As the Capsicum plant develops, the lower branches can become dirty and covered with soil. This is not ideal because the soil can harbor pests or diseases.
Bottom pruning, or cutting off the low branches, keeps them away from the soil. The lowest branches should be 6 to 8 inches above soil level. This means that the soil is unlikely to splash up onto the foliage during watering or wet and windy periods.
Bottom pruning is best done shortly after transplanting in the spring. Wait until the plant has settled and new growth is emerging before pruning. You may also need to remove the lowest stems at other points during the growing season.
Bottom pruning helps to keep plants free from disease and infestation.
Pruning to Encourage Ripening
The third stage at which you should prune pepper plants is 2 to 3 weeks before the first predicted frost date. At this stage you should have removed most of the fruit from the plant and it is reaching the end of its productive life. Pruning the specimens now encourages any remaining fruits to quickly ripen, hopefully before the first frosts of the year hit.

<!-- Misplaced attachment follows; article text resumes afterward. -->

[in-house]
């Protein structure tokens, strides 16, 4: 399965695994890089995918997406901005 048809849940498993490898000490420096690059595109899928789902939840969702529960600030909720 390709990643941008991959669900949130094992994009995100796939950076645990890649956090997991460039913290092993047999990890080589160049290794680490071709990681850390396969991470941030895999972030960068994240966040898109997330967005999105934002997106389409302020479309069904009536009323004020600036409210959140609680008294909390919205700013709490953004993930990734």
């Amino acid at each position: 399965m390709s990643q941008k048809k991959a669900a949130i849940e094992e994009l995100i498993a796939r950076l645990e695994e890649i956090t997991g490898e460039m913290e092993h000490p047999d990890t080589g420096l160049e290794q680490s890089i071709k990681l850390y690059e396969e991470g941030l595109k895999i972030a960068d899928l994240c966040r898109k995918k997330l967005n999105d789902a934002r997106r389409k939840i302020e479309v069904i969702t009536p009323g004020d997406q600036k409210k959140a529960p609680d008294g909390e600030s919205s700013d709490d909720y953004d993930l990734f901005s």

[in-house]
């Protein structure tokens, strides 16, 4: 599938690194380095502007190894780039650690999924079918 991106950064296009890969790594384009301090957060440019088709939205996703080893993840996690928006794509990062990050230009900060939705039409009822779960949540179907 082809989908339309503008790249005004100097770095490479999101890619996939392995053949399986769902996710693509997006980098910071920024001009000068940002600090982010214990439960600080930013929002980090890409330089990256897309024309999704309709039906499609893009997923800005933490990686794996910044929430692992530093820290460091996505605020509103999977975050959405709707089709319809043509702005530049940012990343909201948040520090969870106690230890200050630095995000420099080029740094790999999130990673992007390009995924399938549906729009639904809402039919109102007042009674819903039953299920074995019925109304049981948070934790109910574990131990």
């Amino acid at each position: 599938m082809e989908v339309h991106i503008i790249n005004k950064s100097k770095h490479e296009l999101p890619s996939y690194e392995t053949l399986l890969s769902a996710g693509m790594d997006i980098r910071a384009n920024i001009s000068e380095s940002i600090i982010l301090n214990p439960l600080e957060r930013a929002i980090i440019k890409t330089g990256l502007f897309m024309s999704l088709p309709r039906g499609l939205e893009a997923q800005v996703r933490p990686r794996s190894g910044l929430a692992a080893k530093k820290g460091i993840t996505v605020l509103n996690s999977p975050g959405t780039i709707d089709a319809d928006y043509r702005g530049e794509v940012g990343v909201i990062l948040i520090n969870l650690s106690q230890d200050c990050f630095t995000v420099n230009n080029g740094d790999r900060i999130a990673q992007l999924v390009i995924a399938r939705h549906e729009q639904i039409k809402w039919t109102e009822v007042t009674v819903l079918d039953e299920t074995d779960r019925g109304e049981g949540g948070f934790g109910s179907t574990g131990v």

At this pruning point you should cut away any foliage and excess stems that don’t hold developing fruit. Leave just enough foliage on the plant for photosynthesis to continue.
Pruning to Overwinter a Capsicum Plant
The final time at which you prune pepper plants only applies if you are overwintering your Capsicum plant.